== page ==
Perl is in better shape now than ever, but there's much left to improve. (I wrote Five Features Perl 5 Needs Now almost two years ago, and four of five are available in whole or in sufficient substitute, so that's great progress.)
Rather than criticize Perl for what's going wrong (as if I were any position to do so), I prefer to suggest new areas of improvement.
One of the biggest possible improvements to the world of Perl 5 is a replacement for many cases of XS. Ryan Jdoubi's Ctypes for Perl was on my original list, and it's still on my list.
Why is this important?
XS can be inscrutable. Try reading the documentation, spread out between perlxstut and perlapi, with liberal use of the Cozens and Jenness book Extending and Embedding Perl and, ultimately, trawling through—even copying and pasting—chunks of the Perl 5 core which seems to do what you want.
Now debug typemap problems, problems with contexts in threaded versus unthreaded builds, and the vagaries of Makefile syntax across various platforms, not to mention the joy of detecting whether you have the right version of a shared library and its development headers on a version of an operating system you've never seen, let alone used, and (oh yes) Windows.
It's no wonder people want pure-Perl modules when possible.
It's also no wonder that, with all of the copying and pasting and reading of the Perl 5 source code in lieu of a working, understandable example of real-life XS code we can modify to our own purposes, far too many CPAN modules and an unkonwn and scary amount of DarkPAN modules abuse the Perl 5 internals in such a way that upgrading to a newer version of Perl seems like soul-swallowing black magic.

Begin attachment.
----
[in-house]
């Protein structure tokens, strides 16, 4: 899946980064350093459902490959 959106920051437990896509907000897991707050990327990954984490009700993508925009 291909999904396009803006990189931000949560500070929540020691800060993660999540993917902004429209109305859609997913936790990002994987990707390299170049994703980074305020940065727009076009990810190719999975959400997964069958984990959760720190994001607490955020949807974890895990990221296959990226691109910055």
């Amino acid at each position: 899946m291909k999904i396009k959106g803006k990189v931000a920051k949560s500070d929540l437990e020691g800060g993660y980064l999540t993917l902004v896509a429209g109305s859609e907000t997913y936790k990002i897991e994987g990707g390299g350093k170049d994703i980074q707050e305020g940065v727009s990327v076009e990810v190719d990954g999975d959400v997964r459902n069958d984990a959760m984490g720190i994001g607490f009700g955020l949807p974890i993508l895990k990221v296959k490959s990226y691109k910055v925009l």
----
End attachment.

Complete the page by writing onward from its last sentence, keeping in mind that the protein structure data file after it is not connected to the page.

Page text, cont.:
You try refactoring the internals sometime, then watch the black smoke come in from the next monthly bleadperl release and sob softly as you put back all of the mess and hope for the best.
If Perl 5's internals have much hope of refactoring and cleanup and sanity, the less XS code the better. Ctypes for Perl can help by reducing the need for XS. If most of the XS modules which are XS only because there was previously no other obviously better way to pass data between Perl and shared libraries, migrating them to Ctypes can remove the need for XS. Improving the interface between Perl and C is much easier because only Ctypes needs to change.
We won't entirely get rid of XS, but we can minimize its use to those projects which really, really need it The fewer of those, the easier they are to audit and review and port, if necessary.
The cleaner the internals of Perl 5 (and the better its extension interfaces in sanity, cleanliness, safety, composability, and documentation), the more possibilities for further development and improvements.
(I also expect that modules which use Ctypes instead of XS will be smaller, faster, easier to write, less memory hungry, and easier to install and to redistribute.)